Neighborhood boundaries the next frontier in geodata

February 13, 2008

Political boundaries of course are hard and fixed. Mental maps that we carry around with us (‘safe’ vs ‘unsafe’ areas, neighborhoods) are not so fixed. Marketers and researchers have used zip codes to delimit neighborhoods for their purposes, but using zip codes are too coarsely grained or provide incomplete boundaries.

Neighborhood mapping requires some combination of the hard and fixed, and mostly mental mapping:

At Maponics, there are two parts to data creation. The first focuses on finding resources. What public and private data exist about neighborhoods? Maponics staffers seek and gather information that’s available. What if such data do not exist for a city? Then the company creates the boundaries with input from its many customers, especially those in real estate, who, like the direct mailers, know their geographies. Clement chooses the term “expert sourcing” to describe a process that includes only those with knowledge of the topic, to contrast it with “crowd sourcing,” where just about anyone can have input.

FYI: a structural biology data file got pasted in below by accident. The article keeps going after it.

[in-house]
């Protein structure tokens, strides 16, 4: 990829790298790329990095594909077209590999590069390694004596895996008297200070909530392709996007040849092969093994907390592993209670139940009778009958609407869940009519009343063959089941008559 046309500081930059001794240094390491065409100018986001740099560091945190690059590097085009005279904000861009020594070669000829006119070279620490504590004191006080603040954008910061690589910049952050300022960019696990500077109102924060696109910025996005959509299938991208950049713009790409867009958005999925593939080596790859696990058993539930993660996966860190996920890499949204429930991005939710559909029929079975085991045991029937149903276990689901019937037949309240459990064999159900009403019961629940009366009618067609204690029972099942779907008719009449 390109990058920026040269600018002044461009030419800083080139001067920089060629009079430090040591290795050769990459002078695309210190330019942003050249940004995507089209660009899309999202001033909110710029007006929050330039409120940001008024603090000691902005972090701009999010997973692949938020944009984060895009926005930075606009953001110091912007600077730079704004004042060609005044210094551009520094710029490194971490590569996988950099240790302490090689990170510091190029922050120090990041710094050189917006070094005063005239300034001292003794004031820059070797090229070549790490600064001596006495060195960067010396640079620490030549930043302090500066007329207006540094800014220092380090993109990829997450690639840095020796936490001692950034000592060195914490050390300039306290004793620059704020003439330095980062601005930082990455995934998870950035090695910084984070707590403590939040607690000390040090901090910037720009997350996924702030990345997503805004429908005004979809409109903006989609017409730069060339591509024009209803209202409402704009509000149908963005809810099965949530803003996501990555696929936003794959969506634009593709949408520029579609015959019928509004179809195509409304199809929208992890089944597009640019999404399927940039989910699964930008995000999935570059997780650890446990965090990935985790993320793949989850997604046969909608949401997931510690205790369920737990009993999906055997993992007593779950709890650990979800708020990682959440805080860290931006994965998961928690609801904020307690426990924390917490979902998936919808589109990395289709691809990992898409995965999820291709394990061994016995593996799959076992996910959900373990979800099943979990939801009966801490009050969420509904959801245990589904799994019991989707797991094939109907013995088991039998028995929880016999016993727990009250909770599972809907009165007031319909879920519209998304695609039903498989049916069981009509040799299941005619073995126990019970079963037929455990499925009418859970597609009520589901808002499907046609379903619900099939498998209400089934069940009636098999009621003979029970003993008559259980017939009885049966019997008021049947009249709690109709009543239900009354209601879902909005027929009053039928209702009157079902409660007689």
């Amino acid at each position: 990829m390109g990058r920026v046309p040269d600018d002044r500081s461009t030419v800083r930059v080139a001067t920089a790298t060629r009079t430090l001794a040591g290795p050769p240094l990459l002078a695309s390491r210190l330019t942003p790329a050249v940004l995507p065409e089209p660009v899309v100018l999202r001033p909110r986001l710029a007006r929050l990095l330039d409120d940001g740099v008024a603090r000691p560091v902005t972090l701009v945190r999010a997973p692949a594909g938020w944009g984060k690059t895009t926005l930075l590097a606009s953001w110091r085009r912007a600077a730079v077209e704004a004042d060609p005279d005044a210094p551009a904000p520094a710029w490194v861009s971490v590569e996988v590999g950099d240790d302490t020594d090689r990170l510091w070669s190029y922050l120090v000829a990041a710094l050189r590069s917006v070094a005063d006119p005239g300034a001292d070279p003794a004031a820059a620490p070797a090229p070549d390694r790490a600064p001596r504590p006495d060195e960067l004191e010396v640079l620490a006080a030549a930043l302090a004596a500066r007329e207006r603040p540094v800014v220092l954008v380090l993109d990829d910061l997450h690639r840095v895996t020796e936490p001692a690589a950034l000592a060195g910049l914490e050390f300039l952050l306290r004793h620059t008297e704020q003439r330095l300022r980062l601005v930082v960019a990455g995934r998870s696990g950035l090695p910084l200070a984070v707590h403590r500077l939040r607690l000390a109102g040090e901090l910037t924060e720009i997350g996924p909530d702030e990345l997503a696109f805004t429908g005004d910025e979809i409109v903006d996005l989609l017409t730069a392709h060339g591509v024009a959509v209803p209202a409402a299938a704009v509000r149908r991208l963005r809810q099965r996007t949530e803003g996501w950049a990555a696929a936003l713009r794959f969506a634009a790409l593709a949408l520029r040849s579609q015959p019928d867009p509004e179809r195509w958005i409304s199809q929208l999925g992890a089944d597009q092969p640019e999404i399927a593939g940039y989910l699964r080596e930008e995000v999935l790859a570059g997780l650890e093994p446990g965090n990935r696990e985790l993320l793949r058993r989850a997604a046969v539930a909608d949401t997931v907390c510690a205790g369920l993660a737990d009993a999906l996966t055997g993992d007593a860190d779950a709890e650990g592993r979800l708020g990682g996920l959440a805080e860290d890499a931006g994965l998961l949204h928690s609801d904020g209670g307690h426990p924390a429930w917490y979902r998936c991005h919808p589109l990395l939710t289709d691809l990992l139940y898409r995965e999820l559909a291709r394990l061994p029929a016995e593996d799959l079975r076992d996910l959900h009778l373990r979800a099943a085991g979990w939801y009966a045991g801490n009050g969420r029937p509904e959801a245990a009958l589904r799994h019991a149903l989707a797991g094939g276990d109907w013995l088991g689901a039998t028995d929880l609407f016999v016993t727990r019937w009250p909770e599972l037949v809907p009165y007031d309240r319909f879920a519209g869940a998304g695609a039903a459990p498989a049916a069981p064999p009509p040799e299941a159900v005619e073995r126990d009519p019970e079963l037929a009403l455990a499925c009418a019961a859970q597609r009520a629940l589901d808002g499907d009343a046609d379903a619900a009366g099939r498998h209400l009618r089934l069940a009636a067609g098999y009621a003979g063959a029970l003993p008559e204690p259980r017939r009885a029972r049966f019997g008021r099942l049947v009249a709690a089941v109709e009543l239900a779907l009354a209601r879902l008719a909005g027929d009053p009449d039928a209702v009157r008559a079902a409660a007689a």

A real issue with neighborhood mapping is the fuzzy boundaries. Perceptions of what makes up a neighborhood varies within and without the area. For the data to be useful for some purposes, enough of the fuzziness has to be removed so you can have clearly enough defined boundaries.


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